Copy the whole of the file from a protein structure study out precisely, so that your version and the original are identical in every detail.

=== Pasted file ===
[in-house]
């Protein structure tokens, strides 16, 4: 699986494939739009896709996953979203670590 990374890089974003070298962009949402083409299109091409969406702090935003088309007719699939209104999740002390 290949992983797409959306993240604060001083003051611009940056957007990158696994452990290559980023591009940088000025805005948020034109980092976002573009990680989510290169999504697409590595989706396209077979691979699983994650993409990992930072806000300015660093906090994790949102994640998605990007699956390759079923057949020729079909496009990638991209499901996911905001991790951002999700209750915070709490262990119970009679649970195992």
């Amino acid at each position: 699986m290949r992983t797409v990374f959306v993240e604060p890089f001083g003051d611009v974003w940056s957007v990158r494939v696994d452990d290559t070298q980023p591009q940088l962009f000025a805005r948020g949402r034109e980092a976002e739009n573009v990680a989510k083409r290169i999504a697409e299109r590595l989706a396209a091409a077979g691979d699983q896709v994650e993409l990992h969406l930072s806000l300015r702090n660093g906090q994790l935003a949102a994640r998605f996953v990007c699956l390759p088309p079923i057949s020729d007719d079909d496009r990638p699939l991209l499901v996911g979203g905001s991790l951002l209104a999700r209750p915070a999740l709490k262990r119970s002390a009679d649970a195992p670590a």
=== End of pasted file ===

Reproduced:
[in-house]
């Protein structure tokens, strides 16, 4: 699986494939739009896709996953979203670590 990374890089974003070298962009949402083409299109091409969406702090935003088309007719699939209104999740002390 290949992983797409959306993240604060001083003051611009940056957007990158696994452990290559980023591009940088000025805005948020034109980092976002573009990680989510290169999504697409590595989706396209077979691979699983994650993409990992930072806000300015660093906090994790949102994640998605990007699956390759079923057949020729079909496009990638991209499901996911905001991790951002999700209750915070709490262990119970009679649970195992």
């Amino acid at each position: 699986m290949r992983t797409v990374f959306v993240e604060p890089f001083g003051d611009v974003w940056s957007v990158r494939v696994d452990d290559t070298q980023p591009q940088l962009f000025a805005r948020g949402r034109e980092a976002e739009n573009v990680a989510k083409r290169i999504a697409e299109r590595l989706a396209a091409a077979g691979d699983q896709v994650e993409l990992h969406l930072s806000l300015r702090n660093g906090q994790l935003a949102a994640r998605f996953v990007c699956l390759p088309p079923i057949s020729d007719d079909d496009r990638p699939l991209l499901v996911g979203g905001s991790l951002l209104a999700r209750p915070a999740l709490k262990r119970s002390a009679d649970a195992p670590a």